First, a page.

June 2, 2014
The welders at JATCO Environmental Inc., a manufacturer of steam-to-liquids condensers for natural gas extraction, had a problem with striking and maintaining a good arc. When the company switched from a rectifier-based unit to an inverter-based unit, the welders found that the arc starts and weld characteristics were greatly improved.
Natural gas is a simple compound, CH4, but it’s extremely useful. It has so many household, commercial, and industrial uses that it would be difficult to get by without it.
Extracting it and preparing it for use requires several crucial steps, not least of which is reducing the moisture content. Moisture wreaks havoc on processing equipment, corroding it at moderate temperatures and freezing at low temperatures, so natural gas processors usually use a glycol dehydrator or similar equipment to reduce the moisture content to about 7 pounds per million standard cubic feet.
The drawback is that a dehydrator complicates matters by removing the volatile organic compounds (VOCs) that normally accompany the gas. These VOCs, mainly benzene, toluene, ethylbenzene, and xylene (BTEX), are hazardous and must be disposed of. This is where a purpose-built steam-to-liquid heat exchanger can come in handy. JATCO Inc., Oklahoma City, Okla., manufactures such a device.
JATCO’s equipment, like all of the equipment used in processing fossil fuels, must be robust. The equipment is subject to all manner of worksite stresses and the vagaries of weather, so it has to stand up to quite a bit of abuse. In the case of JATCO’s condenser, it’s a matter of keeping BTEX contained, preventing spills and soil contamination. The company needs good materials and, just as importantly, good welds.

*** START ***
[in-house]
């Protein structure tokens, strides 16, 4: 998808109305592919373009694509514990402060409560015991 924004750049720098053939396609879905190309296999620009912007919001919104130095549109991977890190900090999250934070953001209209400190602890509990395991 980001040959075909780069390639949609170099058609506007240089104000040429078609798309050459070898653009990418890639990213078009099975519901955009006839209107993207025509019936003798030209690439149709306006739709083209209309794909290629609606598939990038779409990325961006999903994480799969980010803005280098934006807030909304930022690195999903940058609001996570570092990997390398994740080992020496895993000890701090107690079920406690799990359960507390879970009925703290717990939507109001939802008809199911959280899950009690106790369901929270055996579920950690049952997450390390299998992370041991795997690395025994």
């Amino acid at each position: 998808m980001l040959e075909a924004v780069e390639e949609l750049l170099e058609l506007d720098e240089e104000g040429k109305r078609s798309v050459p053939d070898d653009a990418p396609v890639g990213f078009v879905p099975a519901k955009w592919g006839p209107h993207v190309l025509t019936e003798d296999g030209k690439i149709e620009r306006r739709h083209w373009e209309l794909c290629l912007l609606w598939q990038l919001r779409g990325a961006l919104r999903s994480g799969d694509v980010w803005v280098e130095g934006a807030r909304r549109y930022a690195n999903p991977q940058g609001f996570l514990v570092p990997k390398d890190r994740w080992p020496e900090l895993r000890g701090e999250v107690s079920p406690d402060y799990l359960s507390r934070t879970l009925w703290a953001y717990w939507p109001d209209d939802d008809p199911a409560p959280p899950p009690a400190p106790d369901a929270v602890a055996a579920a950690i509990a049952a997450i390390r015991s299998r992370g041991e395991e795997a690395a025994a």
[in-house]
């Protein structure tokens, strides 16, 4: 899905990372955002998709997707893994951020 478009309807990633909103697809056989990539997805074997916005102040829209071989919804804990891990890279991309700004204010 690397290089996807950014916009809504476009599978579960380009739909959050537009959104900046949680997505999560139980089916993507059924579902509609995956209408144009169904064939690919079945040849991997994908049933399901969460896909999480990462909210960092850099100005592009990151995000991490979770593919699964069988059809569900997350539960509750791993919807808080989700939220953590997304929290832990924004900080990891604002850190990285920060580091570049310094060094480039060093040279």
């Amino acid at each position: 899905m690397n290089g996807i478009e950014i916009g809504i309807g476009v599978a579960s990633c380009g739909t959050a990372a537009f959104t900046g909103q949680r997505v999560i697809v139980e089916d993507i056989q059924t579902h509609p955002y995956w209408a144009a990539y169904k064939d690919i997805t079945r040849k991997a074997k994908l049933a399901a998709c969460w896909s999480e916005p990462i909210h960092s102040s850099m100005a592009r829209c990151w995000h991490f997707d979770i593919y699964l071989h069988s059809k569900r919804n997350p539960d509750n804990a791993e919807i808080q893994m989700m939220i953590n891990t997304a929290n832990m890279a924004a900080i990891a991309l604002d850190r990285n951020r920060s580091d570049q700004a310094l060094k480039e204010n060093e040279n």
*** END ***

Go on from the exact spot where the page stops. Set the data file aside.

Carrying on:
“The condenser is made from ½-in.- OD tubing, 0.035 in. wall thickness, and 5-in.-OD pipe, Schedule 10, welded to the end sheet,” said Steve Correa, general manager. “The Schedule 10 pipe is also welded to a 150-class flange. In other words, it varies from very thin to very thick material, all of which is 304L stainless steel,” he said.
Building one condenser takes quite a bit of effort, about one shift to do all the prep work, fixturing, and welding. The bulk of that effort, of course, is welding.
JATCO had used two other welding machines to build condensers in the past, so the company was familiar with modern welding machine capabilities and had solid expectations when it was shopping around for a new one. Welder Tim Grigsby said that the main issue was plain and simple: The company’s most recently purchased welding machine, a rectifier-based unit, didn’t have very good arc characteristics. He could get the job done, but it was a struggle from the time he struck the arc.
After weeks of trials, the company purchased an inverter-based unit, a Heliarc 281i from ESAB. The machine provides AC, pulsed AC, DC, pulsed DC, manual pulsing, and spot welding.
“With this unit, the strikes are smooth, crisp, and consistent,” Grigsby said. “After establishing the arc, it’s smooth sailing. It just runs better,” he said.
Another benefit is that it uses electrical current more efficiently. Grigsby found that he can turn the heat down and obtain just as much penetration as he did with the old machine. Less heat in the weld means less heat in the welder’s workspace, making it a more comfortable environment. It also shaves a bit off JATCO’s monthly electricity bill.
“Another big advantage is the quick-connects for the torch,” Correa said. “This makes changing the torch a breeze.” He also noted that the small footprint makes the unit easy to move around the shop from one workstation to another. “It really helps a growing company like ours,” he said.
Although JATCO has used the unit only on stainless steel so far, its AC settings make it compatible with aluminum. Waveform options such as pulsed AC and pulsed DC, and a control that balances the AC waveform, optimize the arc’s characteristics to suit the specific application.
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